Next to take the floor were some very exciting visitors to Swan Acoustic. Simon Goff and Gary Stewart from the bandHope and Social. This six piece band form Leeds have been shaking up the music establishment and challenging convention since 2006. Their latest adventure is theintriguingly named Tour of Infinite Possibility featuring the Band That Anyone Can Join. All the details of this Tour de France, musical and cycle powered project can be found atwww.hopeandsocial.com/tip . Incidentally Gary also happens to be Frances’ old drum teacher – small world! Gary is the drummer in the band and Simon the bass player so naturally tonight Gary played guitar and Simon turned out to be a ringer on the violin! The guys treated us to two songs “Euro spin” and “Knotted Wood” which had a great singalong bit which found the Swan Acoustic choir in fine voiceThe gents had toleave after the first half but have promised a return visit and the opportunity for Swan Acoustic folk to learn the songs for the upcoming Addingham gig. Great to see you guys!

The unenviable job of following the blue jacketed boys fell toPam Johnson. It’s always a pleasure to see Pam at Swan Acoustic. We haven’t seen her for a while and I was worried that she’d gone the full ukulele and defected full time toHaworth Ukulele Group .In the first half Pam treated us to”Wild and Blue” which was written by Jon Anderson but made popular by Lucinda Williams (who, Pam informed us,suffered badly from stage fright)Pam followed this with anImelda May number “I’m Alive”. In the second half gave us a great version of “The Whisky Makes You Sweeter” by Laura Cantrell. Pam finished with an upbeat number from Texan songwriter Zoe Muth and the Lost High Rollers “You Only Believe Me When I’m Lying”. Lovely to see you again Pam.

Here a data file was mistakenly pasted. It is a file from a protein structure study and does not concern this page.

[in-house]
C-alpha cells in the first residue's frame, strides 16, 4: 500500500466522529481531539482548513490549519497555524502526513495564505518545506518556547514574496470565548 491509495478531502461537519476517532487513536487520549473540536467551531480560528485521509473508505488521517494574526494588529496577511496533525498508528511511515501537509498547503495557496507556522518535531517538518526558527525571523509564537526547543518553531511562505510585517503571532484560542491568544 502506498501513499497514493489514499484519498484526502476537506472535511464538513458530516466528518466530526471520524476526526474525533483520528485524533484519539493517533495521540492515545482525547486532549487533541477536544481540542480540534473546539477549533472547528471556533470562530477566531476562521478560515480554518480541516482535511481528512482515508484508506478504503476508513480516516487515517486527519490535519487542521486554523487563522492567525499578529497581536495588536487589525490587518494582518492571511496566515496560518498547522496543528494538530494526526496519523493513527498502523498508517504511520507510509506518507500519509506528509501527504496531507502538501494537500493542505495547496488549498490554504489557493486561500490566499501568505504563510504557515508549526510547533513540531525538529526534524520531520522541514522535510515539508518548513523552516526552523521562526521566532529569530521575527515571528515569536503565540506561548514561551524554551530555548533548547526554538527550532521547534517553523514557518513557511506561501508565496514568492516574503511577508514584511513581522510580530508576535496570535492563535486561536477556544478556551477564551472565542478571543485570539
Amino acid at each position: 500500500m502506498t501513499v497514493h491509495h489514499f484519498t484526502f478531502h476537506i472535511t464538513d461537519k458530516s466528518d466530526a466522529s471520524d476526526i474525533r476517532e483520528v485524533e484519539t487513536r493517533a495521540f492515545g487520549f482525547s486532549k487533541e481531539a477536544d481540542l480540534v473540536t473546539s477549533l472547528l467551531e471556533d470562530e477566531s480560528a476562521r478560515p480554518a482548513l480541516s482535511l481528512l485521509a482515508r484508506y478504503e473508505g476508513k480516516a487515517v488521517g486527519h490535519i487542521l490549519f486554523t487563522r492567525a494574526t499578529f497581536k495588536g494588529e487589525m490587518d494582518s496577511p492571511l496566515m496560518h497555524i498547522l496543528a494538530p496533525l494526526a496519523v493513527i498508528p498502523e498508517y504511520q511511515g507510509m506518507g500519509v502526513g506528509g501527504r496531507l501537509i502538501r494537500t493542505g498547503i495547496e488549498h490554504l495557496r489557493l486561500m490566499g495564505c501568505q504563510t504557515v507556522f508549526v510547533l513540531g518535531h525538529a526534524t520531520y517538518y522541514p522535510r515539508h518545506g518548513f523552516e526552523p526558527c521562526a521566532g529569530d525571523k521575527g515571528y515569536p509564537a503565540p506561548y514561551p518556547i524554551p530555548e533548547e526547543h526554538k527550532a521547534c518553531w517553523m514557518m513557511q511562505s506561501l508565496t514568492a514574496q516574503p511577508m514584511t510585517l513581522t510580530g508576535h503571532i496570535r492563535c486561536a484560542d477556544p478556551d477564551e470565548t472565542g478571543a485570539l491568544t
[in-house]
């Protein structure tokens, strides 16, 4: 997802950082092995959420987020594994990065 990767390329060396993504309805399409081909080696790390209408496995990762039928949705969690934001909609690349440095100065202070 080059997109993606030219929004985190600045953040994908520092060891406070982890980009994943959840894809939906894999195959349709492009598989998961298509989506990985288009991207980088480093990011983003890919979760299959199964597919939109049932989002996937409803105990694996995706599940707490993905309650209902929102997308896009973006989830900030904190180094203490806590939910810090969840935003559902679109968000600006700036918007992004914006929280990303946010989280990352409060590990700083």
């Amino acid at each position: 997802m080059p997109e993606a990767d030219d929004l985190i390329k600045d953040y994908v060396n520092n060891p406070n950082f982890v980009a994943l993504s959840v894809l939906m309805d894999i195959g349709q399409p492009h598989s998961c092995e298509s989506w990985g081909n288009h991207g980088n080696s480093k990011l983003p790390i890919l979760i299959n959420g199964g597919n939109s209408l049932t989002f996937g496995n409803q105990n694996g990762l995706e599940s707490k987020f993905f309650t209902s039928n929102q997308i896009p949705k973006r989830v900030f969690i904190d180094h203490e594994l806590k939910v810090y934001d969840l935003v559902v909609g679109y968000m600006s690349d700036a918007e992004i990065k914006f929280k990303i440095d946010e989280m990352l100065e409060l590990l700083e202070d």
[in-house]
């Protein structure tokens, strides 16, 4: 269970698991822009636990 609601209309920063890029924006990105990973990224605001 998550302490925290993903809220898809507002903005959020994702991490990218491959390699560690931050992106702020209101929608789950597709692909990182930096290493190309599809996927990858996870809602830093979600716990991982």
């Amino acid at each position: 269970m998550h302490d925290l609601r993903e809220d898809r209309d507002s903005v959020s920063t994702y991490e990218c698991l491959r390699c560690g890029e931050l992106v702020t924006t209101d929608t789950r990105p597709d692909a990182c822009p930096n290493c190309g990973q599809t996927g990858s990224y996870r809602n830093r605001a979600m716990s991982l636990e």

Swan stalwart and one of our resident harp wranglers, FrancesWhite was up next. Frances didn’t seem fazed at all by performing in front of her former drum tutor and delivered a confident set of tunes “Maid at the Spinning Wheel/Merrily kissed the Quacker”.At least that’s what it says in my notes.  I believe the latter tune concerns one man’s love for hisfavourite duck. Frances followed up with one of her favouritetunes Moondance. Which I enjoyed so much that I forgot my blogging duties and neglected to find out who composed it. Great stuff Frances

Your blogger was up next and all I can say is it’s a good job I’m blogging as I had one of those nights where the familiar seems unfamiliar and the notes and words run away with themselves. In the first half I mangled Tom Waits “Picture Ina Frame” and a traditional song “Courted a Wee Girl”. In the second half I fared a bit better with some new stuff “Great Lakes” by songwriter John Smith and finished with “Wall of Death” by Richard Thompson.